Nowhere is unity in diversity more apparent than in the Arts. Enter any art museum or gallery and you will find an eclectic mix of mediums, styles, and talents all on display, creating an overall more powerful experience for the patron and a stronger expression of creativity for the artist—a network of mutuality.
While much has changed in the nearly 60 years since Dr. King penned his letter, the specter of racism and racial violence still looms heavily over our country, halting progress, and portends continued violence within our country. We are in desperate need of efforts that can bring us together, unify us, and help us see the network of mutuality that is interwoven to the very fabric our society. The Arts can be that effort, that common ground that unites us while bringing together a myriad of styles, expressions, and tastes that resonate with all. While this notion may sound fanciful, farfetched, or simply a dream, it is a dream deeply rooted in the American Dream, and that is what Dr. King aspired for our country.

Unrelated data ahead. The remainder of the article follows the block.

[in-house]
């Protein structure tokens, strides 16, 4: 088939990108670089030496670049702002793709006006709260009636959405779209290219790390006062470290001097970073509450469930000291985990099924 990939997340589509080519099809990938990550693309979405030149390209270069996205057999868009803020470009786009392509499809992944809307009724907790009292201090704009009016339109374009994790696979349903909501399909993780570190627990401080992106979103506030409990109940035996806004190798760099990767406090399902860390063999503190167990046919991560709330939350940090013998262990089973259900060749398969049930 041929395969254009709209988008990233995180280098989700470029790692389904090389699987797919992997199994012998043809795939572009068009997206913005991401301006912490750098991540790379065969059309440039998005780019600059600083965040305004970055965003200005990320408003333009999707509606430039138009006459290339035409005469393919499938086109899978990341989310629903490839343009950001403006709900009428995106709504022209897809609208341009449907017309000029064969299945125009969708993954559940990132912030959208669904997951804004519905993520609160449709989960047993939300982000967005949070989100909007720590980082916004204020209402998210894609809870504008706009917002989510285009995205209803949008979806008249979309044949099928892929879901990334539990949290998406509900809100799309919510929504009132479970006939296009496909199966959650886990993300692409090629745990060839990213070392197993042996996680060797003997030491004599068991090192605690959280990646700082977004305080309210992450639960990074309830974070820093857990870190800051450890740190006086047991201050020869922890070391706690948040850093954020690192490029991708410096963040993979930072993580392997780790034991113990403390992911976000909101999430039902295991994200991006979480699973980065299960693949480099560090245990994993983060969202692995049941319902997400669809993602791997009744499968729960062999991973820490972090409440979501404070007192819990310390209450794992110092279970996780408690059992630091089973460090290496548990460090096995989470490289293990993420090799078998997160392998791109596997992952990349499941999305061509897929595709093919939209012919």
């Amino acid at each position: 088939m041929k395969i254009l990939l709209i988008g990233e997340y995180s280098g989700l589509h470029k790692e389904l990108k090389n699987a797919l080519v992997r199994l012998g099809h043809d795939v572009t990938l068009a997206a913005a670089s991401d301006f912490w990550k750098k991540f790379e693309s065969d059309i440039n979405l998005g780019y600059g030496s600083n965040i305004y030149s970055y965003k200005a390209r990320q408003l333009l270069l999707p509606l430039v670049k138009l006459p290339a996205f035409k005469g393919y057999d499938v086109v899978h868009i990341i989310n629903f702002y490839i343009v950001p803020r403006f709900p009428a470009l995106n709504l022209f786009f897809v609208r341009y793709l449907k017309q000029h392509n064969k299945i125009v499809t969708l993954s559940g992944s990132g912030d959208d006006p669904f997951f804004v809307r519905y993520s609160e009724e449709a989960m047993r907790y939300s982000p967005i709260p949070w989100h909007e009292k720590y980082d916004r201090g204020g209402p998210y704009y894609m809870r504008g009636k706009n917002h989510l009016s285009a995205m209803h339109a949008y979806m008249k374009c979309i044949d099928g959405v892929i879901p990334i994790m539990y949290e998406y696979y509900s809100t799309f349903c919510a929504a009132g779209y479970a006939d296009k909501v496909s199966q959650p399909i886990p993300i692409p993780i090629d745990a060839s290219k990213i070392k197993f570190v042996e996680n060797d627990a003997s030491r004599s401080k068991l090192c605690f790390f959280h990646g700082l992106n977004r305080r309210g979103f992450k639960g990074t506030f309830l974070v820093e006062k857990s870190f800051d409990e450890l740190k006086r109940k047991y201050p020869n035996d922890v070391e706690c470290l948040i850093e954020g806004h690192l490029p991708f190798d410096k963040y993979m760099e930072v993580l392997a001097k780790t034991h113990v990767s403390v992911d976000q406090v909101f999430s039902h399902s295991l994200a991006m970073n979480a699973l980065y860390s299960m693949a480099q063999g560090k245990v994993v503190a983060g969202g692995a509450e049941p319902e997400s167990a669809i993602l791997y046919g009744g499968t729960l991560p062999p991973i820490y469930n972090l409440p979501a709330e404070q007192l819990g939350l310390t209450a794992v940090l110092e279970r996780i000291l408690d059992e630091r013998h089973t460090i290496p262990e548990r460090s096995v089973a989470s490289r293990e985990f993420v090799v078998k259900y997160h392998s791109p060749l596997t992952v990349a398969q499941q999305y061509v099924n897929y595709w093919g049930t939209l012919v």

Jonathan Palmer is Executive Director of the Hallie Q. Brown Community Center (HQB), located in the Summit U/Old Rondo neighborhood of Saint Paul. Founded in 1929 as a “light house of the community,” the HQB Center is an African-American non-profit social service organization that is open to all. Prior to HQB, Jonathan served as the Director of the Minneapolis Empowerment Zone (EZ), a federally-funded community renewal initiative through the Department of Housing and Urban Development administered by the City of Minneapolis. He serves on the board of directors of several nonprofit organizations, including MDI, the Summit University Planning Council, and the International Clan MacFarlane Society (Director of Gatherings).
Jonathan is a graduate of Morehouse College where he received his BA in Psychology with a minor in Theatre and is completing an MA in Public Affairs from the Humphrey Institute of Public Affairs at the University of Minnesota. In 2021, he received the National Association for the Advancement of Colored People (NAACP)’s Outstanding Servant Leadership Award presented by the Saint Paul Roy Wilkins Chapter of the NAACP. Prior to that, in 2018, he received proclamations from the Ramsey County Board of Commissioners and the Mayor of the City of Saint Paul for a decade of service with HQB and restoring and preserving this historic community institution. Among his other awards are being named one of the inaugural Heroes of the Rondo Commemorative Plaza (2017) and the Sullivan Ballou award for his work on Project Superhero (2014).